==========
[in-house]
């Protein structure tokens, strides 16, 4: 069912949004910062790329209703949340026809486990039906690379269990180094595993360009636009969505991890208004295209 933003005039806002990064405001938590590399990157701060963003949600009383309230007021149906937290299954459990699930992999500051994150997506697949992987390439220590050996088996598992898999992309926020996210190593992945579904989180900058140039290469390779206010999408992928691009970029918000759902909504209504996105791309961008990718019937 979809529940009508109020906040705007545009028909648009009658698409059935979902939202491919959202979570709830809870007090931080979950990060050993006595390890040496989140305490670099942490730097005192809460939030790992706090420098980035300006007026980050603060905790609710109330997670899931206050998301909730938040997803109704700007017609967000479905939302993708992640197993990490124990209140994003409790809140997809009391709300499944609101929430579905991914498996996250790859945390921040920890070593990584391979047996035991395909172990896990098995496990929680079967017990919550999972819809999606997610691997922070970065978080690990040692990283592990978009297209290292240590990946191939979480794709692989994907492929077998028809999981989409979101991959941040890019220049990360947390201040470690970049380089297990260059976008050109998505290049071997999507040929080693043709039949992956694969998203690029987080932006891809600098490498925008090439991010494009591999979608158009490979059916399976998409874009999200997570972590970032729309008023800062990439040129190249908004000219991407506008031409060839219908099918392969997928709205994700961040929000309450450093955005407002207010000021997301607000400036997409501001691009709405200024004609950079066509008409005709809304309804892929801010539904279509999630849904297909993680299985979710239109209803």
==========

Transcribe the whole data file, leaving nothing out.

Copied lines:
[in-house]
């Protein structure tokens, strides 16, 4: 069912949004910062790329209703949340026809486990039906690379269990180094595993360009636009969505991890208004295209 933003005039806002990064405001938590590399990157701060963003949600009383309230007021149906937290299954459990699930992999500051994150997506697949992987390439220590050996088996598992898999992309926020996210190593992945579904989180900058140039290469390779206010999408992928691009970029918000759902909504209504996105791309961008990718019937 979809529940009508109020906040705007545009028909648009009658698409059935979902939202491919959202979570709830809870007090931080979950990060050993006595390890040496989140305490670099942490730097005192809460939030790992706090420098980035300006007026980050603060905790609710109330997670899931206050998301909730938040997803109704700007017609967000479905939302993708992640197993990490124990209140994003409790809140997809009391709300499944609101929430579905991914498996996250790859945390921040920890070593990584391979047996035991395909172990896990098995496990929680079967017990919550999972819809999606997610691997922070970065978080690990040692990283592990978009297209290292240590990946191939979480794709692989994907492929077998028809999981989409979101991959941040890019220049990360947390201040470690970049380089297990260059976008050109998505290049071997999507040929080693043709039949992956694969998203690029987080932006891809600098490498925008090439991010494009591999979608158009490979059916399976998409874009999200997570972590970032729309008023800062990439040129190249908004000219991407506008031409060839219908099918392969997928709205994700961040929000309450450093955005407002207010000021997301607000400036997409501001691009709405200024004609950079066509008409005709809304309804892929801010539904279509999630849904297909993680299985979710239109209803």